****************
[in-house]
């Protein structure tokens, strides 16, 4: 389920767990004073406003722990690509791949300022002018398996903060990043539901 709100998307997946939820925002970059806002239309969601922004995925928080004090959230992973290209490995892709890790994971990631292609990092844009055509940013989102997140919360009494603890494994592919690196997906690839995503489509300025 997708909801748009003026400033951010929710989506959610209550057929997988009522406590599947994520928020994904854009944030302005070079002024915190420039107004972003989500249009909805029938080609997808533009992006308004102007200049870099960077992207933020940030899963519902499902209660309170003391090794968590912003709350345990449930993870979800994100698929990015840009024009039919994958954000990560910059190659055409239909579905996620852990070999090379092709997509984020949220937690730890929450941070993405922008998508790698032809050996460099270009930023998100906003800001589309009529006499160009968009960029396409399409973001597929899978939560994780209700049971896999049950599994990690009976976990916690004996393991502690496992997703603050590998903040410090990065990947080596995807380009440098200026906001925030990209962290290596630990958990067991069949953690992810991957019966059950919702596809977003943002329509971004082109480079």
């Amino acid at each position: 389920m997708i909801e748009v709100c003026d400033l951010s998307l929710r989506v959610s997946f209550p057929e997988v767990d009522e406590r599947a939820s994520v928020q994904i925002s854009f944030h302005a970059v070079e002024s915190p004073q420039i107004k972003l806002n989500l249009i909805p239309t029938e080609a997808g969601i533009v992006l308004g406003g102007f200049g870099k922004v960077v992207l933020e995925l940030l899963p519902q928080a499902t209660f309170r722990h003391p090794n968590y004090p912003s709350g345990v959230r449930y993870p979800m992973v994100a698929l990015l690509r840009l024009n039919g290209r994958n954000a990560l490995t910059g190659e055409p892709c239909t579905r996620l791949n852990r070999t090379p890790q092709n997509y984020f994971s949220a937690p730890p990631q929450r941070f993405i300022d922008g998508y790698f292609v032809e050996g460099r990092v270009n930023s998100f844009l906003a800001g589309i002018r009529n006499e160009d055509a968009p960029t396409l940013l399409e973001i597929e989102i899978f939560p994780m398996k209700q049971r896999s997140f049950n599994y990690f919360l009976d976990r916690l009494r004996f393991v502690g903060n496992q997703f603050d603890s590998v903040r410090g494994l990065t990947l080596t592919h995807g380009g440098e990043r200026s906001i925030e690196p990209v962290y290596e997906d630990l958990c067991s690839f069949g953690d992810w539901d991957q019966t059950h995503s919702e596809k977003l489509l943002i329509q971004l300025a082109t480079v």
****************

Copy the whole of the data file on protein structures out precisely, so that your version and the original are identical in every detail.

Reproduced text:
[in-house]
């Protein structure tokens, strides 16, 4: 389920767990004073406003722990690509791949300022002018398996903060990043539901 709100998307997946939820925002970059806002239309969601922004995925928080004090959230992973290209490995892709890790994971990631292609990092844009055509940013989102997140919360009494603890494994592919690196997906690839995503489509300025 997708909801748009003026400033951010929710989506959610209550057929997988009522406590599947994520928020994904854009944030302005070079002024915190420039107004972003989500249009909805029938080609997808533009992006308004102007200049870099960077992207933020940030899963519902499902209660309170003391090794968590912003709350345990449930993870979800994100698929990015840009024009039919994958954000990560910059190659055409239909579905996620852990070999090379092709997509984020949220937690730890929450941070993405922008998508790698032809050996460099270009930023998100906003800001589309009529006499160009968009960029396409399409973001597929899978939560994780209700049971896999049950599994990690009976976990916690004996393991502690496992997703603050590998903040410090990065990947080596995807380009440098200026906001925030990209962290290596630990958990067991069949953690992810991957019966059950919702596809977003943002329509971004082109480079």
């Amino acid at each position: 389920m997708i909801e748009v709100c003026d400033l951010s998307l929710r989506v959610s997946f209550p057929e997988v767990d009522e406590r599947a939820s994520v928020q994904i925002s854009f944030h302005a970059v070079e002024s915190p004073q420039i107004k972003l806002n989500l249009i909805p239309t029938e080609a997808g969601i533009v992006l308004g406003g102007f200049g870099k922004v960077v992207l933020e995925l940030l899963p519902q928080a499902t209660f309170r722990h003391p090794n968590y004090p912003s709350g345990v959230r449930y993870p979800m992973v994100a698929l990015l690509r840009l024009n039919g290209r994958n954000a990560l490995t910059g190659e055409p892709c239909t579905r996620l791949n852990r070999t090379p890790q092709n997509y984020f994971s949220a937690p730890p990631q929450r941070f993405i300022d922008g998508y790698f292609v032809e050996g460099r990092v270009n930023s998100f844009l906003a800001g589309i002018r009529n006499e160009d055509a968009p960029t396409l940013l399409e973001i597929e989102i899978f939560p994780m398996k209700q049971r896999s997140f049950n599994y990690f919360l009976d976990r916690l009494r004996f393991v502690g903060n496992q997703f603050d603890s590998v903040r410090g494994l990065t990947l080596t592919h995807g380009g440098e990043r200026s906001i925030e690196p990209v962290y290596e997906d630990l958990c067991s690839f069949g953690d992810w539901d991957q019966t059950h995503s919702e596809k977003l489509l943002i329509q971004l300025a082109t480079v």